• Branding “Some Republicans are trying to rebrand a 'contested' convention as an 'open' convention. When Ohio Gov. John Kasich talks about what might happen in Cleveland at the Republican National Convention this summer, he often refers to an ‘open convention.’…Republican National Committee Chairman Reince Priebus repeatedly used the same phrase…A LexisNexis search shows the use of ‘open convention’ shot up in March as the prospect became more likely - from just 8 mentions in January to 241 in March…Of course, an ‘open’ convention sounds far more democratic and transparent than a ‘contested’ convention (nasty and divisive) or a ‘brokered’ convention (party elites making back-room deals.)” (cincinatti.com)
  • “Republicans, already girding for their most tumultuous convention in decades, now have another fight brewing: a divisive battle over gay marriage on the party’s official national platform.” (Politico)
  • Mark Your Calendars: Democratic Debate, April 14 “CNN announced today that the network will host a primetime presidential primary debate with the two Democratic candidates on Thursday, April 14, live from the Duggal Greenhouse at the Brooklyn Navy Yard.  Wolf Blitzer will moderate the debate, and the network will partner with Time Warner Cable News NY1. Former Secretary of State Hillary Clinton and Vermont Senator Bernie Sanders have both confirmed their attendance at the debate. The candidates will take questions from Blitzer, along with CNN Chief Political Correspondent Dana Bash and NY1 “Inside City Hall” Host and CNN Political Commentator Errol Louis. The debate will take place five days before the highly anticipated New York State primary contest on Tuesday, April 19.” (CNN)
  • Sanders Spin CNN’s Jeff Zeleny on Twitter: “Sanders camp gives in on debate date, but fires parting shot at Clinton's ‘jam-packed, high-dollar, coast-to-coast schedule of fundraisers.’”
  • Clinton Spin NBC’s Monica Alba on Twitter: “Clinton official: ‘We are grateful to have both NY1 and the Daily News sponsoring this debate, ensuring a New York focus to the discussion.’”
  • Veepstakes “[Katie] Couric pressed [HUD Secretary Julian] Castro on whether he’d be interested in serving as Hillary Clinton’s vice president. ‘My hope is that whoever does get asked will take that decision very seriously. I don’t believe that’s going to be me,’ he responded.” (Yahoo)
  • Obama on the Trail When will President Obama hit the campaign trail?
  • Waiting for Sanders “Bernie Sanders is keeping Barack Obama locked in limbo. Despite his steadily rising popularity, the president’s expected role in 2016 as the Democratic Party unifier is on hold for another three-and-a-half months, if Sanders keeps his campaign going through the July convention.” (Politico)
  • What He’s Doing Now “The White House goes nuclear on Donald Trump: An evolution” Read the timeline (CNN)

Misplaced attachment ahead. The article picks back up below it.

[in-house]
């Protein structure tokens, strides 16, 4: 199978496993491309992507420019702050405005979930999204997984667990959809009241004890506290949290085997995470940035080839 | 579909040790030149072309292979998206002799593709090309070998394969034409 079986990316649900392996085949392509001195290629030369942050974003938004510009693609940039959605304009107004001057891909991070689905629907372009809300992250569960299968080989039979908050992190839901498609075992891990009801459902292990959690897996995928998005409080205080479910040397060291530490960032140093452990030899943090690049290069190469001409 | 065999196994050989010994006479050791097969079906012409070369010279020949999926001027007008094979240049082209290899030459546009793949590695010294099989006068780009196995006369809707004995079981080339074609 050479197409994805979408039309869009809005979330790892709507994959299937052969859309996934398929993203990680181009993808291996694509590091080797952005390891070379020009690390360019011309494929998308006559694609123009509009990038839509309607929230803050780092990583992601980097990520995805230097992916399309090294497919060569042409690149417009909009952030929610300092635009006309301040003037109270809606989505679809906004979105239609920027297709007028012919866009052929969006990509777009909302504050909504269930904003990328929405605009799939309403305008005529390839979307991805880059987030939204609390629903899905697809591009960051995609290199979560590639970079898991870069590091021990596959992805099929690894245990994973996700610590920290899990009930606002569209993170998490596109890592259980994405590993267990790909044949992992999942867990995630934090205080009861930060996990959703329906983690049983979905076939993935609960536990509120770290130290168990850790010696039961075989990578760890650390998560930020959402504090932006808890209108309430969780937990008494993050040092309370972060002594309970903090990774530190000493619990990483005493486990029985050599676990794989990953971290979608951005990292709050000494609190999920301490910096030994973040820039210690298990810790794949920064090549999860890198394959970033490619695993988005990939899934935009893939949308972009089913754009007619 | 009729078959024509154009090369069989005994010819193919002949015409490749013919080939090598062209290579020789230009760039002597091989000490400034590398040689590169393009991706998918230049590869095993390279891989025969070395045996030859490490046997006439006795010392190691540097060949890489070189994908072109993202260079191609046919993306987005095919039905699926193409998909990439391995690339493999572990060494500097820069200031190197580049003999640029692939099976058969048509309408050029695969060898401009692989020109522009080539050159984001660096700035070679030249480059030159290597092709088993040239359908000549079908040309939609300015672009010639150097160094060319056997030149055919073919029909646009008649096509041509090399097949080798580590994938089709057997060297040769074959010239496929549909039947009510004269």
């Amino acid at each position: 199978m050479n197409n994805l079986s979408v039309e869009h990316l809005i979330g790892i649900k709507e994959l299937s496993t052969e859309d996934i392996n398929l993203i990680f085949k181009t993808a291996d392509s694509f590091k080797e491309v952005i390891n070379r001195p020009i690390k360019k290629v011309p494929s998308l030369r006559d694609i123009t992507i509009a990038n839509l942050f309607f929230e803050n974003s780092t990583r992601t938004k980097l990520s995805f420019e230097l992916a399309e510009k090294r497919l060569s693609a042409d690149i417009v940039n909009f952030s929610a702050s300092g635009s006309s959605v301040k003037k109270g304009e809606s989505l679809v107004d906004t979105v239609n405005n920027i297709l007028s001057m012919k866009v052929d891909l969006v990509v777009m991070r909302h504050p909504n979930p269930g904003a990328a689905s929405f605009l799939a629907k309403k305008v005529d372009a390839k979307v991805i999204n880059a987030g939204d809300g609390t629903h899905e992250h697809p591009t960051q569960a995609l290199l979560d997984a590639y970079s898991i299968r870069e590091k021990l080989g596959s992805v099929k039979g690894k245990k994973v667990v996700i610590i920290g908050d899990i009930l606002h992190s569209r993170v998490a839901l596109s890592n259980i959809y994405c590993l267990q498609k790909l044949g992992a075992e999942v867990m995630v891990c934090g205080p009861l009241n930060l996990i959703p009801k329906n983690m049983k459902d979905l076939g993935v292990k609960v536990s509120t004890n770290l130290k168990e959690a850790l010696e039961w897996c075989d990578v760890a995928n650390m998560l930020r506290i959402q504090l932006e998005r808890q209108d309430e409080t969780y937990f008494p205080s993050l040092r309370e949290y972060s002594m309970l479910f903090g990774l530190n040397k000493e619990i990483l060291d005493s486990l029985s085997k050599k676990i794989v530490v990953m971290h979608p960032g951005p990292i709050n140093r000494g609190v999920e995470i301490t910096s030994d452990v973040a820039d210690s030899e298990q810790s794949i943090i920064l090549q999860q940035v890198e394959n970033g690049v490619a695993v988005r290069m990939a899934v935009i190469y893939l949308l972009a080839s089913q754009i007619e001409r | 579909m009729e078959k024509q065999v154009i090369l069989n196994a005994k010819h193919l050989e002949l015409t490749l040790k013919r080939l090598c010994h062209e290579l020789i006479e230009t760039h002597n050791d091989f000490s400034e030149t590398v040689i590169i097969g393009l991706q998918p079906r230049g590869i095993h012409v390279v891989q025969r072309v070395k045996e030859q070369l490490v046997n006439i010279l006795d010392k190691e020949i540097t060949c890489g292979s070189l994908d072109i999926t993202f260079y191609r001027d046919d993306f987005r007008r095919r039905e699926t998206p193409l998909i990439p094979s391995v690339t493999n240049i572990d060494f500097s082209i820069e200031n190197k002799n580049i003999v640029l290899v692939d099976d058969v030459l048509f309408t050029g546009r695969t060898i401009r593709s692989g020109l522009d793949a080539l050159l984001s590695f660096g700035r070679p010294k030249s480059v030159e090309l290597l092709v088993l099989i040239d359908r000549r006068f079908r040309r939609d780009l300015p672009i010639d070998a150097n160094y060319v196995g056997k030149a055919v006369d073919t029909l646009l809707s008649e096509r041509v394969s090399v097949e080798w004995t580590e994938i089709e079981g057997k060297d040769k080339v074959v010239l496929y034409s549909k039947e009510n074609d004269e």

• 2020 Central Looking ahead…
  • Rubio Re-Do? “In private conversations with supporters and donors over the last several weeks, the 44-year-old Rubio repeatedly gets this advice: Run again, potentially in 2020, according to several people familiar with the conversations. And Rubio, sources said, is certainly open to it. Some of his allies are even urging Rubio to withhold supporting Ted Cruz because such endorsements have made little difference this campaign season and the two could face off again in a future contest.” (CNN)
  • Walker Waiting “Scott Walker scrapped his presidential campaign more than six months ago, with more than $1 million in debt to his name but not a single delegate. But since his campaign died, Walker has quietly taken steps that keep his future presidential options very much alive.” (Politico)
  • “Bernie’s and Hillary’s favorite punching bag: Scott Walker” Read (Politico)
  • Trumponomics Economist Trump?
  • His Predictions “In the years before his current run for president, the billionaire businessman and reality TV star has frequently cast himself as an expert on the economy, while providing analysis that often turned out to be wildly incorrect.” (BuzzFeed)
  • His Plan “There is math, there is fantasy math, and then there’s Donald Trump’s economic math” Read (Washington Post)
  • Supreme Court Rules on “One Person, One Vote” “The U.S. Supreme Court ruled that state and local governments can continue their longstanding method of drawing equal-sized election districts, rejecting calls for what might have been a transformational change reducing Hispanic voting clout. Unanimously upholding Texas voting lines Monday, the justices rejected conservative groups’ arguments that map-drawers should stop using total population and start using eligible voters as the measure for the Constitution’s "one person, one vote" principle. That approach might have reduced representation for areas with large numbers of children and non-citizens and shifted some seats to more heavily Republican areas.” (Bloomberg)
  • SCOTUS minus Scalia “Supreme Court struggles with just eight justices” Read (USA Today)
  • Garland Nomination Update “The Democratic activists pushing for the confirmation of President Obama’s Supreme Court nominee measure their efforts by the numbers: more than 400 newspaper editorials, several dozen live protests and 1.5 million petition signatures urging Republican senators to take up Merrick Garland’s ­nomination. But this, too, can be measured: As of Monday, 52 senators oppose a hearing for Garland, let alone an up-or-down vote, before voters choose Obama’s successor in November. The all-out Democratic advocacy blitz during the two-week recess ending Monday has produced no discernible impact in the arena that really matters: the Senate Republican caucus.” (Washington Post)
  • GOP Senators Sign Immigration Amicus Brief “Forty-three Republican senators signed on to a new Supreme Court filing accusing President Obama of grossly overstepping his executive power when he created programs to prevent the deportation of millions of undocumented immigrants. Just as interesting are some of the 11 senators who did not sign on to the politically charged legal document. Four of the 11 whose signatures were not on the court brief, which declared the president guilty of an extra-constitutional assertion of a unilateral executive power; are considered among the most vulnerable Senate Republicans of this election cycle…Two of the others…are also on the ballot this year. Two others…are from states with large Hispanic populations.” (New York Times)
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For more on Wake Up To Politics, listen to Gabe on NPR's "Talk of the Nation, the Political Junkie podcast, and St. Louis Public Radio; watch Gabe on MSNBC's "Up with Steve Kornacki, and read about Gabe in Politico, the St. Louis Post-Dispatch, the Globe, and the St. Louis Jewish Light